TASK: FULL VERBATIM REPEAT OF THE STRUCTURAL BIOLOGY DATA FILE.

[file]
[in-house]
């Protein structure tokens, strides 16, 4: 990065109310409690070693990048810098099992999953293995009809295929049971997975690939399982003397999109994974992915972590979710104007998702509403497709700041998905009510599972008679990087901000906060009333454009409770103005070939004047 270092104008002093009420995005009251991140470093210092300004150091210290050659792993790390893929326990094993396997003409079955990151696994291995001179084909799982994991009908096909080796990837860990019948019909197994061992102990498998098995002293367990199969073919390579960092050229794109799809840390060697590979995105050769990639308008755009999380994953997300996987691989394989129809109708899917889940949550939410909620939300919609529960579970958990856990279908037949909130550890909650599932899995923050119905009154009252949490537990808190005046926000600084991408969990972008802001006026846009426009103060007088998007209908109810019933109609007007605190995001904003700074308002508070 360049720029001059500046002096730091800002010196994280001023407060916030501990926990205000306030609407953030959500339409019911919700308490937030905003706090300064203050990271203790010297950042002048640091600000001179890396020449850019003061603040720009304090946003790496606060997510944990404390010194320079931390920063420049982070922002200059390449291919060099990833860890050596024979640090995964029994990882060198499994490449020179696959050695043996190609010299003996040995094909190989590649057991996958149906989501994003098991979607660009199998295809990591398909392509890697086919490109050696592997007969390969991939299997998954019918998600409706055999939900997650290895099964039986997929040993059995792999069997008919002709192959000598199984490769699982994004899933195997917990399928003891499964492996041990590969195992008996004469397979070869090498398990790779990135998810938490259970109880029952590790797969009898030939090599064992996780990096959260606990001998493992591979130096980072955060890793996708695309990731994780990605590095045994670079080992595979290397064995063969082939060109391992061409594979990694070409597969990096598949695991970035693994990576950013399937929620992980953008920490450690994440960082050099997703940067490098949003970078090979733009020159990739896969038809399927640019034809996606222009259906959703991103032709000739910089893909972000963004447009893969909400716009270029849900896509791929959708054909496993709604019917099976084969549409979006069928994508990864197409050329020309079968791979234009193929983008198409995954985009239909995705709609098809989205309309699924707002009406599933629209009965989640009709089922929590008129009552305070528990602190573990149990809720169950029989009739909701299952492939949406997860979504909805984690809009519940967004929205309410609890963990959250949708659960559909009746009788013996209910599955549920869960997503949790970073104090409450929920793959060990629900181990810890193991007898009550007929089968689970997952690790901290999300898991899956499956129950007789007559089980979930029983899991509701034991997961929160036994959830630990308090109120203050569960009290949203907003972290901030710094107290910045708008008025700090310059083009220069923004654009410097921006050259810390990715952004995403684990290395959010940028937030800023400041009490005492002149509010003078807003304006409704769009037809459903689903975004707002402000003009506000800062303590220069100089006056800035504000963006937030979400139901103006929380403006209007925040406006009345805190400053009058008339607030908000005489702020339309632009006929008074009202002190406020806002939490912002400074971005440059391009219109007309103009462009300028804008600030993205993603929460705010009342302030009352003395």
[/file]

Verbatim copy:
[in-house]
């Protein structure tokens, strides 16, 4: 990065109310409690070693990048810098099992999953293995009809295929049971997975690939399982003397999109994974992915972590979710104007998702509403497709700041998905009510599972008679990087901000906060009333454009409770103005070939004047 270092104008002093009420995005009251991140470093210092300004150091210290050659792993790390893929326990094993396997003409079955990151696994291995001179084909799982994991009908096909080796990837860990019948019909197994061992102990498998098995002293367990199969073919390579960092050229794109799809840390060697590979995105050769990639308008755009999380994953997300996987691989394989129809109708899917889940949550939410909620939300919609529960579970958990856990279908037949909130550890909650599932899995923050119905009154009252949490537990808190005046926000600084991408969990972008802001006026846009426009103060007088998007209908109810019933109609007007605190995001904003700074308002508070 360049720029001059500046002096730091800002010196994280001023407060916030501990926990205000306030609407953030959500339409019911919700308490937030905003706090300064203050990271203790010297950042002048640091600000001179890396020449850019003061603040720009304090946003790496606060997510944990404390010194320079931390920063420049982070922002200059390449291919060099990833860890050596024979640090995964029994990882060198499994490449020179696959050695043996190609010299003996040995094909190989590649057991996958149906989501994003098991979607660009199998295809990591398909392509890697086919490109050696592997007969390969991939299997998954019918998600409706055999939900997650290895099964039986997929040993059995792999069997008919002709192959000598199984490769699982994004899933195997917990399928003891499964492996041990590969195992008996004469397979070869090498398990790779990135998810938490259970109880029952590790797969009898030939090599064992996780990096959260606990001998493992591979130096980072955060890793996708695309990731994780990605590095045994670079080992595979290397064995063969082939060109391992061409594979990694070409597969990096598949695991970035693994990576950013399937929620992980953008920490450690994440960082050099997703940067490098949003970078090979733009020159990739896969038809399927640019034809996606222009259906959703991103032709000739910089893909972000963004447009893969909400716009270029849900896509791929959708054909496993709604019917099976084969549409979006069928994508990864197409050329020309079968791979234009193929983008198409995954985009239909995705709609098809989205309309699924707002009406599933629209009965989640009709089922929590008129009552305070528990602190573990149990809720169950029989009739909701299952492939949406997860979504909805984690809009519940967004929205309410609890963990959250949708659960559909009746009788013996209910599955549920869960997503949790970073104090409450929920793959060990629900181990810890193991007898009550007929089968689970997952690790901290999300898991899956499956129950007789007559089980979930029983899991509701034991997961929160036994959830630990308090109120203050569960009290949203907003972290901030710094107290910045708008008025700090310059083009220069923004654009410097921006050259810390990715952004995403684990290395959010940028937030800023400041009490005492002149509010003078807003304006409704769009037809459903689903975004707002402000003009506000800062303590220069100089006056800035504000963006937030979400139901103006929380403006209007925040406006009345805190400053009058008339607030908000005489702020339309632009006929008074009202002190406020806002939490912002400074971005440059391009219109007309103009462009300028804008600030993205993603929460705010009342302030009352003395």